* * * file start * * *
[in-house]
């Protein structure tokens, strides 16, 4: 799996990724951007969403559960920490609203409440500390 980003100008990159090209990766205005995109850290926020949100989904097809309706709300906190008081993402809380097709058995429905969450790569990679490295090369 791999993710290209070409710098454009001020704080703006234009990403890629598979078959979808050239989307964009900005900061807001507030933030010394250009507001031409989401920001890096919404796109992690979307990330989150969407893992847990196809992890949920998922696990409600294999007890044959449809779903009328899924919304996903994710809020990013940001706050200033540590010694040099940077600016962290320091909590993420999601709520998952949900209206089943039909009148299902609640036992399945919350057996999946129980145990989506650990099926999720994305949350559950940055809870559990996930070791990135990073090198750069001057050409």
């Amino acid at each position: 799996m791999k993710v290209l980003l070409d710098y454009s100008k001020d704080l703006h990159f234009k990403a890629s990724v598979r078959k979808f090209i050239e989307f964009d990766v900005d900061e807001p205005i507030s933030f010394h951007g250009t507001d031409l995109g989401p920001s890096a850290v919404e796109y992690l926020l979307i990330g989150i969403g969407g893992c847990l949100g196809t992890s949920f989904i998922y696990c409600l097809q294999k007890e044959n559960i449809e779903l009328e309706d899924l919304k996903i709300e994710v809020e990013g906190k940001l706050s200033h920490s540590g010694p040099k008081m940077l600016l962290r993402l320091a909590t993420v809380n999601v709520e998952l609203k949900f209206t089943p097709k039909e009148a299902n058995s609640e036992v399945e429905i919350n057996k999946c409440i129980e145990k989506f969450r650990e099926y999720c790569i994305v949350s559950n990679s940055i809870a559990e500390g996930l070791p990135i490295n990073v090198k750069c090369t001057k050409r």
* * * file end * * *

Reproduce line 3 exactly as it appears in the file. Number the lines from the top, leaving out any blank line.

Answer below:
């Amino acid at each position: 799996m791999k993710v290209l980003l070409d710098y454009s100008k001020d704080l703006h990159f234009k990403a890629s990724v598979r078959k979808f090209i050239e989307f964009d990766v900005d900061e807001p205005i507030s933030f010394h951007g250009t507001d031409l995109g989401p920001s890096a850290v919404e796109y992690l926020l979307i990330g989150i969403g969407g893992c847990l949100g196809t992890s949920f989904i998922y696990c409600l097809q294999k007890e044959n559960i449809e779903l009328e309706d899924l919304k996903i709300e994710v809020e990013g906190k940001l706050s200033h920490s540590g010694p040099k008081m940077l600016l962290r993402l320091a909590t993420v809380n999601v709520e998952l609203k949900f209206t089943p097709k039909e009148a299902n058995s609640e036992v399945e429905i919350n057996k999946c409440i129980e145990k989506f969450r650990e099926y999720c790569i994305v949350s559950n990679s940055i809870a559990e500390g996930l070791p990135i490295n990073v090198k750069c090369t001057k050409r």